An Unwelcome Guest: Aspergillus Colonization in Lung Transplantation and Its Association with Bronchiolitis Obliterans Syndrome

Division of Lung Biology, NIEHS, RTP, NC.
American Journal of Transplantation (Impact Factor: 6.19). 07/2009; 9(8):1705-6. DOI: 10.1111/j.1600-6143.2009.02709.x
Source: PubMed
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    ABSTRACT: PURPOSE OF REVIEW: Lung transplantation remains the major therapy for patients with end-stage lung disease, yet survival remains limited by infection and chronic rejection. Invasive fungal infection, especially invasive aspergillosis, continues to cause a high rate of mortality after lung transplantation, and there is evidence that fungal colonization in itself may have a negative impact as well. This article reviews clinical trials in primary antifungal prophylaxis to determine whether antifungal prophylaxis after lung transplantation is indicated. RECENT FINDINGS: A variety of antifungal regimens have been tested after lung transplantation including itraconazole or voriconazole monotherapy, inhaled amphotericin B products, and combination therapy. Studies using a historical cohort that has not received antifungal prophylaxis show a decrease in the incidence of invasive fungal disease and/or invasive aspergillosis with antifungal prophylaxis, with relatively few safety concerns. Both systemic azoles and inhaled amphotericin B products appear to provide benefit. SUMMARY: Despite multiple reports of antifungal prophylaxis efficacy, a randomized, controlled, multicenter trial has yet to be performed. The optimal agent or agents for prophylaxis and length of therapy posttransplantation remain unknown. However, sufficient evidence exists for the utility of some type of antifungal prophylaxis posttransplantation for the majority of lung transplant recipients.
    Current Opinion in Infectious Diseases 06/2013; DOI:10.1097/QCO.0b013e3283630e67 · 5.03 Impact Factor
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    ABSTRACT: Invasive fungal diseases (IFD) are important causes of solid organ transplant-related morbidity and mortality. Modifications and improvements in the transplant surgical procedures, supportive care, and advances in the diagnosis and treatment of these IFD have produced notable changes in their epidemiology and outcome. Candida and other yeast genera continue to play an important etiological role, but Aspergillus and other filamentous fungi are the cause of most IFD in lung transplant recipients. This review is an update of the relevant findings in the literature related to the epidemiology, diagnosis and treatment of IFD in solid organ transplant recipients, with a main focus on invasive aspergillosis and candidiasis.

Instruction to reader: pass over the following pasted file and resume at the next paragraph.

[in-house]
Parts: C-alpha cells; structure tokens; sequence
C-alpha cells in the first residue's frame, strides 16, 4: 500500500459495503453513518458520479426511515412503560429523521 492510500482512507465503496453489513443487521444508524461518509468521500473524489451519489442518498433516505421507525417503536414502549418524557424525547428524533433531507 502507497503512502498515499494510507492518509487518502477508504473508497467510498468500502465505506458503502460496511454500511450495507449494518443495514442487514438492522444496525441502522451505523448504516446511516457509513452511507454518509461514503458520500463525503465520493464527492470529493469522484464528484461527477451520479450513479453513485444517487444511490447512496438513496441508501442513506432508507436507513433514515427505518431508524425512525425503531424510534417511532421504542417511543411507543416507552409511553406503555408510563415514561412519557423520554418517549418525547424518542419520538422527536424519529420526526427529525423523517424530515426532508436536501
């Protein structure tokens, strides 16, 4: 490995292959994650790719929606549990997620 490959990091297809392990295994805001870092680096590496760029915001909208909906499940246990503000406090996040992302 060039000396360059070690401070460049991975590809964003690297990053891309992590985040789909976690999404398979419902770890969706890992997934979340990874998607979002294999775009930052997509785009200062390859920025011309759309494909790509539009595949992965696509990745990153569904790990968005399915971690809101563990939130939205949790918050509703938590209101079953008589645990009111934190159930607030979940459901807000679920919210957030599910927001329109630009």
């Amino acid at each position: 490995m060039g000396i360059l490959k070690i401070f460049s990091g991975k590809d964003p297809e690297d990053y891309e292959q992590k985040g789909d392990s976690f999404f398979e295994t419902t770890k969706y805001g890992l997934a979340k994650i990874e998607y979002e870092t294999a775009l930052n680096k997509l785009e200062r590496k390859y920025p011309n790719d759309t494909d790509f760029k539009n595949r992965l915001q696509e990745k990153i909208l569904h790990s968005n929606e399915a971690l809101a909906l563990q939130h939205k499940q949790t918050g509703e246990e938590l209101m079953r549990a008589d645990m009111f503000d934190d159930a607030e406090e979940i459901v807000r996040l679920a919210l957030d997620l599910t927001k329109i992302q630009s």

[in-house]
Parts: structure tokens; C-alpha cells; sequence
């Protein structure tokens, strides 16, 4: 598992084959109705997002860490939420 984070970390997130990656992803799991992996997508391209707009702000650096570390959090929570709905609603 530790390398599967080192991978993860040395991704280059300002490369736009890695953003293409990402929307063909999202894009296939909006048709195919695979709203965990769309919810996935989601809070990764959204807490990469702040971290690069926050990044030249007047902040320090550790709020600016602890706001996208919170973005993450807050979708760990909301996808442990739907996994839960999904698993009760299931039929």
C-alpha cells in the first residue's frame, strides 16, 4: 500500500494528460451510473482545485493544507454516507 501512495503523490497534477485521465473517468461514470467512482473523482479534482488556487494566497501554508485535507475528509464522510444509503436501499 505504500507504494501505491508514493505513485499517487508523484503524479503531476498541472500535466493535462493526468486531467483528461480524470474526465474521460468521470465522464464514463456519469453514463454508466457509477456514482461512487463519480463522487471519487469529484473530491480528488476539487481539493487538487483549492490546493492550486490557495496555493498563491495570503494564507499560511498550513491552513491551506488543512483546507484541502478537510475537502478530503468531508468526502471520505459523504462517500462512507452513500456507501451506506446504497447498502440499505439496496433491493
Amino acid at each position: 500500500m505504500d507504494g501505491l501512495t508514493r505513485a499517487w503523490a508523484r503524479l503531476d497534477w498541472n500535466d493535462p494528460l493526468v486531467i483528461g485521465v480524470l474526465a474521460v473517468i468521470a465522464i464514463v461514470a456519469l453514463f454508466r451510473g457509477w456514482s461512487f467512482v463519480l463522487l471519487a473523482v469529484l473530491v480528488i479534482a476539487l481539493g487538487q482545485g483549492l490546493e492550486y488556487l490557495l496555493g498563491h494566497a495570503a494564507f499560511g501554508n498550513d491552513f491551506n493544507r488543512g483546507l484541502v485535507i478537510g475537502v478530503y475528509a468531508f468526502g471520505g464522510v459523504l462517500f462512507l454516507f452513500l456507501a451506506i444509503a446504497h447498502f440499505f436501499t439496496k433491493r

Revista Iberoamericana de Micología 07/2011; 28(3):110-119. DOI:10.1016/j.riam.2011.06.002 · 0.97 Impact Factor
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    ABSTRACT: Aspergillus is the most common cause of invasive fungal infection in lung transplant recipients. Most transplant centers employ routine antifungal prophylaxis to prevent the development of invasive aspergillosis (IA). We identified 22 studies from the literature to perform a systematic review and meta-analysis, in order to assess the development of IA and Aspergillus colonization with and without antifungal prophylaxis. Similarly, differences in the toxicities of different formulations of amphotericin-B and azoles were analyzed. Nineteen of 235 (8.1 %) and 28 of 196 (14.3 %) developed IA in the universal prophylaxis and no-prophylaxis arms, respectively (RR: 0.36, CI: 0.05-2.62). We did not find a significant reduction in IA or Aspergillus colonization with universal anti-aspergillus prophylaxis. There was no difference in the adverse events of inhaled amphotericin-B deoxycholate and lipid formulations of inhaled amphotericin-B. However, voriconazole was more hepatotoxic than itraconazole. These results should be interpreted with caution due to heterogeneity of the studies. A multicenter randomized controlled trial is warranted to assess the efficacy of anti-aspergillus prophylaxis in lung transplant recipients.
    Current Infectious Disease Reports 10/2013; DOI:10.1007/s11908-013-0380-y

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May 16, 2014